Observation in science

Observation is essential in science. Scientists use observation to collect and record data, which enables them to construct and then test hypotheses and theories. Scientists observe in many ways – with their own senses or with tools such as microscopes, scanners or transmitters to extend their vision or hearing.
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DISCOVERING CELLS - VIDEO. Nobel prize winner, Sir Paul Nurse, explains how the invention of the microscope lead Robert Hooke to produce the first recorded observations of cells.

DISCOVERING CELLS - VIDEO. Nobel prize winner, Sir Paul Nurse, explains how the invention of the microscope lead Robert Hooke to produce the first recorded observations of cells.

EXPLORING WITH MICROSCOPES - RESOURCE SET. Microscopes let us view an invisible world – the objects around us that are too small to be seen with the naked eye. Learn more about how microscopes work and how they can shed light on plant structure, cells, earthquake processes and more.

EXPLORING WITH MICROSCOPES - RESOURCE SET. Microscopes let us view an invisible world – the objects around us that are too small to be seen with the naked eye. Learn more about how microscopes work and how they can shed light on plant structure, cells, earthquake processes and more.

OBSERVING WATER'S 'THIN SKIN' - STUDENT ACTIVITY. In this activity, students conduct a few simple activities to learn more about surface tension – a liquid’s thin ‘skin’.

OBSERVING WATER'S 'THIN SKIN' - STUDENT ACTIVITY. In this activity, students conduct a few simple activities to learn more about surface tension – a liquid’s thin ‘skin’.

Making sense of what we see  Professional development; Date: 08/12/16; Join Andrea Soanes and Lyn Rogers in this free online professional development session designed to inspire teachers to explore, with students, how to interpret and make sense of their observations. The focus is on how to utilise students’ prior learning and world views to make sense of the data they collect through observation.

Making sense of what we see Professional development; Date: 08/12/16; Join Andrea Soanes and Lyn Rogers in this free online professional development session designed to inspire teachers to explore, with students, how to interpret and make sense of their observations. The focus is on how to utilise students’ prior learning and world views to make sense of the data they collect through observation.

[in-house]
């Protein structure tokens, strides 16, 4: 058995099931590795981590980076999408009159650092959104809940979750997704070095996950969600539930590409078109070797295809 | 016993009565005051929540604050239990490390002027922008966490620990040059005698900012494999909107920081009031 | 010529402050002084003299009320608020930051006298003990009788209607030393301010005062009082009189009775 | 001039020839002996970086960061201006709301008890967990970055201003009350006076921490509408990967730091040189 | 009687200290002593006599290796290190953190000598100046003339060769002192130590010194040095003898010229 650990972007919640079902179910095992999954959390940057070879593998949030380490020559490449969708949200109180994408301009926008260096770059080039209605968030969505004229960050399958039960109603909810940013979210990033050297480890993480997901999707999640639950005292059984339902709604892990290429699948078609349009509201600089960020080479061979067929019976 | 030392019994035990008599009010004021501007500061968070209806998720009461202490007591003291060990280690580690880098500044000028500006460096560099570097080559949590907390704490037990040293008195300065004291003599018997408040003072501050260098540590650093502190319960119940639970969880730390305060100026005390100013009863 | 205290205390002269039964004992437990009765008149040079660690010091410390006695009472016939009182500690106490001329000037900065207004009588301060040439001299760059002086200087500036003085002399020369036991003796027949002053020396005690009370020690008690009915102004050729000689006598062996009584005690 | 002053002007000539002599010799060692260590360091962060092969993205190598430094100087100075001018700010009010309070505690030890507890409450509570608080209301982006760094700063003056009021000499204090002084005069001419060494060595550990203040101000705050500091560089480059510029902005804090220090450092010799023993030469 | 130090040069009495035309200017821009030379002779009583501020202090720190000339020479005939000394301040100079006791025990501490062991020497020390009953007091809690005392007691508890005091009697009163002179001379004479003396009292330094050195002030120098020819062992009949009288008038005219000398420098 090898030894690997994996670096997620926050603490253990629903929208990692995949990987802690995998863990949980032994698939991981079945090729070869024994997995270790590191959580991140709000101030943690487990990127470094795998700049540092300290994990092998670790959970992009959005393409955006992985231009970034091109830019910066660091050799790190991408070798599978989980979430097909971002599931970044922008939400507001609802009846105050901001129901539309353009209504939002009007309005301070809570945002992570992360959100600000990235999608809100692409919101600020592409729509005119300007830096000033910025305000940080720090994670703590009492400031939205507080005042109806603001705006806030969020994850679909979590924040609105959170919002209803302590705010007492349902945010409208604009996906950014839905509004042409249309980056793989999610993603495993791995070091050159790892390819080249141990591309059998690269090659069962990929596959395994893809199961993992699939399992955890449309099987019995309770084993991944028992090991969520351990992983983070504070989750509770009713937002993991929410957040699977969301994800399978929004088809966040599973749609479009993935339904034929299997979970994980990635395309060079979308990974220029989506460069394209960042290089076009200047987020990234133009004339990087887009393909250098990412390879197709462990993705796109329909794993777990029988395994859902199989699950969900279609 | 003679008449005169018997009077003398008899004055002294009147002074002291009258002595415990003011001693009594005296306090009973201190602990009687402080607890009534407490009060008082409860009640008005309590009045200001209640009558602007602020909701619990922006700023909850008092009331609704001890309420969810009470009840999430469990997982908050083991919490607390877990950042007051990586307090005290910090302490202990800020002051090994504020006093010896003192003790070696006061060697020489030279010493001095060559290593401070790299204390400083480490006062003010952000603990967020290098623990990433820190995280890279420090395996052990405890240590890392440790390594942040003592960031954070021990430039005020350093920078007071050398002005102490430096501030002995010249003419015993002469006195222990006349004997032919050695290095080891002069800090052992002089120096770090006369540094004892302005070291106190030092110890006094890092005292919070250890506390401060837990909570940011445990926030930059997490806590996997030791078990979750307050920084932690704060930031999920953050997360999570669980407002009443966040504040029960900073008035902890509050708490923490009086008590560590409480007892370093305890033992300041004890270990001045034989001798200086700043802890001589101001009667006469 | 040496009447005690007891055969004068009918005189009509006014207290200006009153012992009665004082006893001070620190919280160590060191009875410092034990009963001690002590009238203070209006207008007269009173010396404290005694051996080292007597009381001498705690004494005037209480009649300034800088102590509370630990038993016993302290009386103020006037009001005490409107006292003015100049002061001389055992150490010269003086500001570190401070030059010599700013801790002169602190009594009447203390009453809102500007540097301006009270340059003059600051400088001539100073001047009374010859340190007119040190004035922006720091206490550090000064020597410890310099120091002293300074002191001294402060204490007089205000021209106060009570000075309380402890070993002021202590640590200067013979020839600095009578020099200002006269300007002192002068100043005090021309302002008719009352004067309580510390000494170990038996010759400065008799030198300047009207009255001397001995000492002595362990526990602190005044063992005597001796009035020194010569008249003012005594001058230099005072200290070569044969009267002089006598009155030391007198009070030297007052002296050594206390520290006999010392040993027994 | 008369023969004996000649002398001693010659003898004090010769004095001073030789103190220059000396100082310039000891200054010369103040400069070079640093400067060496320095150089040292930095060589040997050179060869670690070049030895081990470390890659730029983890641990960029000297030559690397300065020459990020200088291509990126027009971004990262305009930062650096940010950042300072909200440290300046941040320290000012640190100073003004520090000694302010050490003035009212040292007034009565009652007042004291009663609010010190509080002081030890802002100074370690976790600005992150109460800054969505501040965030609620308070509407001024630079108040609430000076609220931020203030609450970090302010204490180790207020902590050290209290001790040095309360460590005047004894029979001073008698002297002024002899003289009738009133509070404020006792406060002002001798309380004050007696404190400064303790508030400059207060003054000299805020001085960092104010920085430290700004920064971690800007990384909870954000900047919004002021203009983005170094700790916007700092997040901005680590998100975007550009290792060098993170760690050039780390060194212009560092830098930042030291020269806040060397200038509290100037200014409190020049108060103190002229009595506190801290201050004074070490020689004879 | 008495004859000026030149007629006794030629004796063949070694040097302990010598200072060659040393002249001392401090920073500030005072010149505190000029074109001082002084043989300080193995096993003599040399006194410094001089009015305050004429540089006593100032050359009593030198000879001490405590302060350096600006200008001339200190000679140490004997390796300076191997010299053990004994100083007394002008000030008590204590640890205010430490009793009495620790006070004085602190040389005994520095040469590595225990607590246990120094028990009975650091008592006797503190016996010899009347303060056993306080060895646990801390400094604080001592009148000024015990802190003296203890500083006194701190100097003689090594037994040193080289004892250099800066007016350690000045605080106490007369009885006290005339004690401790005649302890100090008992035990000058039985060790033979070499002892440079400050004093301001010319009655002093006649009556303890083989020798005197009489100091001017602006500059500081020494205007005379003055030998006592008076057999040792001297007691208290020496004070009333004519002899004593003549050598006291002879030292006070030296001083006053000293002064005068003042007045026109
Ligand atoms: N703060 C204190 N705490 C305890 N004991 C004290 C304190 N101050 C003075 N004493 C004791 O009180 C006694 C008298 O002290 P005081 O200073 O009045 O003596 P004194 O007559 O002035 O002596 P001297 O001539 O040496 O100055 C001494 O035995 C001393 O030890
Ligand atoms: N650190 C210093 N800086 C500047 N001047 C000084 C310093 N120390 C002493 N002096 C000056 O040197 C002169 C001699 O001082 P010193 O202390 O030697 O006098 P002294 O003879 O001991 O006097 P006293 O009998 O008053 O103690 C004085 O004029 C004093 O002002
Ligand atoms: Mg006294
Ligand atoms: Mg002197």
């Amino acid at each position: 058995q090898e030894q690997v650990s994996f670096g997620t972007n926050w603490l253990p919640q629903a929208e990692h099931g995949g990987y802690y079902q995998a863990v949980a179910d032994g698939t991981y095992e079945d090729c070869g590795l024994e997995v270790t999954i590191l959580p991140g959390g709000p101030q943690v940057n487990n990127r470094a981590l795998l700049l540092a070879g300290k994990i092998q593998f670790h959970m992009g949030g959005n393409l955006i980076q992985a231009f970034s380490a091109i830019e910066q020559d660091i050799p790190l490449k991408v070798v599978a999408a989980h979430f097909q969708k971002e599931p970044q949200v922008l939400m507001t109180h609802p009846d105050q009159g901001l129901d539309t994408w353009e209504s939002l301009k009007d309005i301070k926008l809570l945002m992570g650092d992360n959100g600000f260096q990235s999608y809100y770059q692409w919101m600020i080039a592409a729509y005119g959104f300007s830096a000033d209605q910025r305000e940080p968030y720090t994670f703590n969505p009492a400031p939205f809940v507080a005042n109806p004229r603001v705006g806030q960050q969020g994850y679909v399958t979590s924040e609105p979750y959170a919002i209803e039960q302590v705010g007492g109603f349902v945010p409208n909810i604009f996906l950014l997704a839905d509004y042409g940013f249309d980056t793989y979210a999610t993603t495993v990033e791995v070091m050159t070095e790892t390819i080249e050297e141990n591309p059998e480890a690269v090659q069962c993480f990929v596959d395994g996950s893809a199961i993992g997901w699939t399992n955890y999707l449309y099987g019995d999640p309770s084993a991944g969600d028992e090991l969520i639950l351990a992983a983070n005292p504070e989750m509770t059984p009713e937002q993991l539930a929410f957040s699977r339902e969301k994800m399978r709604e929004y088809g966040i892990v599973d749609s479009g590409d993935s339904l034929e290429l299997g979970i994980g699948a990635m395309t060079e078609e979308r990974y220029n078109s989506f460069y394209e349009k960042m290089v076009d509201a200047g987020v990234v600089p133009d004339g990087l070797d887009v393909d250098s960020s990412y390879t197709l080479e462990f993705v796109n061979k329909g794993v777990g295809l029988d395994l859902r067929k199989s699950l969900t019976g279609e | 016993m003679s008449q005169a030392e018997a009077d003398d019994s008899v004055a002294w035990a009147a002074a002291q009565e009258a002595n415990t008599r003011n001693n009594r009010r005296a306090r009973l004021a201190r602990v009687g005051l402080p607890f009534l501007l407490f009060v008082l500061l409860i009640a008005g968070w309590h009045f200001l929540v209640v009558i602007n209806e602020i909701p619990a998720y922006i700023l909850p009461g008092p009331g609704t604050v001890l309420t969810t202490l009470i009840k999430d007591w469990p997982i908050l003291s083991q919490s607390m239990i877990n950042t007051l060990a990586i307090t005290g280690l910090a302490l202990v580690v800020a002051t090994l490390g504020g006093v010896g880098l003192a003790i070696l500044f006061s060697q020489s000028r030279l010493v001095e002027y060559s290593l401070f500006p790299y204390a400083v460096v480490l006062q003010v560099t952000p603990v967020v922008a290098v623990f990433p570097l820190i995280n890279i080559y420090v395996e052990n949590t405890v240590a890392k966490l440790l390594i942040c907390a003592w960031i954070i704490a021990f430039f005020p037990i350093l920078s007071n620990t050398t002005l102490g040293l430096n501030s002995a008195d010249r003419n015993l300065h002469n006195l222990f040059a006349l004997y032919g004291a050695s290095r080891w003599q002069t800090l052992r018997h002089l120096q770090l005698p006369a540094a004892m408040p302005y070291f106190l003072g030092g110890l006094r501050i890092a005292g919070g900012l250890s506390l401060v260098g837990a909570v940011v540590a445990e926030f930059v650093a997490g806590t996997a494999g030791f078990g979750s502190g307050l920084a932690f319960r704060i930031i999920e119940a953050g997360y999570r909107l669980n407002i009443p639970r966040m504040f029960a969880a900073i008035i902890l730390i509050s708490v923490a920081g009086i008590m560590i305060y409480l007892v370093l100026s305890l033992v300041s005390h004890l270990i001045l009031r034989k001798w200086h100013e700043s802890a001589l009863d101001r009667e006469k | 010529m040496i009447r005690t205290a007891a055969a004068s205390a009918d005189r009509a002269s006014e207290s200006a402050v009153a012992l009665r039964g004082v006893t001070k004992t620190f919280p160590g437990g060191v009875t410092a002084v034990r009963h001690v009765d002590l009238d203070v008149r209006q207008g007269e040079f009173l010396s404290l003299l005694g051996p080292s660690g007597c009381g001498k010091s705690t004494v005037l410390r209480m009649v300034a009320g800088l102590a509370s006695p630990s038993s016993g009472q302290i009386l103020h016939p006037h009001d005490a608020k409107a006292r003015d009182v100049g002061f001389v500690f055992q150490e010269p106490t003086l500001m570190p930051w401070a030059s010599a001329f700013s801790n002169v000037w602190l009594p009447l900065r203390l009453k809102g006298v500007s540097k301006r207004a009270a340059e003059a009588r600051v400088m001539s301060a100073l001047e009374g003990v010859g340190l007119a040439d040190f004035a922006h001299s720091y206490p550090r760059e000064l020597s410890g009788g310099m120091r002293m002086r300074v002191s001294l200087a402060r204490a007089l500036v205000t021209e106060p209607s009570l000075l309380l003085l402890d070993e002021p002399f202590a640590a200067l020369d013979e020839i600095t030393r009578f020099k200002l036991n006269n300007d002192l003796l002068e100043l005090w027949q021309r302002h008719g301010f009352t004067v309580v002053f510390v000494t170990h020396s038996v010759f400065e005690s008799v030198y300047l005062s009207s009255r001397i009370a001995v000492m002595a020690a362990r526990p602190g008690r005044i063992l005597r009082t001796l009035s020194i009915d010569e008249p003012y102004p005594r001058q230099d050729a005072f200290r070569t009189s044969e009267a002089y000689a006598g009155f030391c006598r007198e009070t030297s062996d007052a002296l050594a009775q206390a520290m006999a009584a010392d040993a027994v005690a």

By the end of this activity, students should be able to: recognise that invertebrates are part of freshwater ecosystems; safely capture freshwater macroinvertebrates for observation; group macroinvertebrates according to observable features.

By the end of this activity, students should be able to: recognise that invertebrates are part of freshwater ecosystems; safely capture freshwater macroinvertebrates for observation; group macroinvertebrates according to observable features.

Live cams across the world - observation opportunities for the budding zoologists!

Live cams across the world - observation opportunities for the budding zoologists!

OBSERVING WATER - RESOURCE SET. A Material World resource for NZ Curriculum levels 1 and 2. Explore the characteristics of solids, liquids, gases and bubbles by observing water and its unusual properties.  Observation is an essential part of science. We use our senses to observe. Sometimes we extend our senses with tools like magnifying glasses, stethoscopes and satellites. Whatever methods we use, observations help us make sense of the world around us.

OBSERVING WATER - RESOURCE SET. A Material World resource for NZ Curriculum levels 1 and 2. Explore the characteristics of solids, liquids, gases and bubbles by observing water and its unusual properties. Observation is an essential part of science. We use our senses to observe. Sometimes we extend our senses with tools like magnifying glasses, stethoscopes and satellites. Whatever methods we use, observations help us make sense of the world around us.

OBSERVATION: LEARNING TO SEE, HARAKEKE - STUDENT ACTIVITY

OBSERVATION: LEARNING TO SEE, HARAKEKE - STUDENT ACTIVITY

In this activity, students discuss the importance of observation in science. They are given the opportunity to observe harakeke and record their observations. It is important to seek knowledge and understanding from your local iwi about the correct protocols and tikanga around harvesting and using harakeke.

In this activity, students discuss the importance of observation in science. They are given the opportunity to observe harakeke and record their observations. It is important to seek knowledge and understanding from your local iwi about the correct protocols and tikanga around harvesting and using harakeke.

OBSERVING SOIL DIFFERENCES - STUDENT ACTIVITY.

OBSERVING SOIL DIFFERENCES - STUDENT ACTIVITY.

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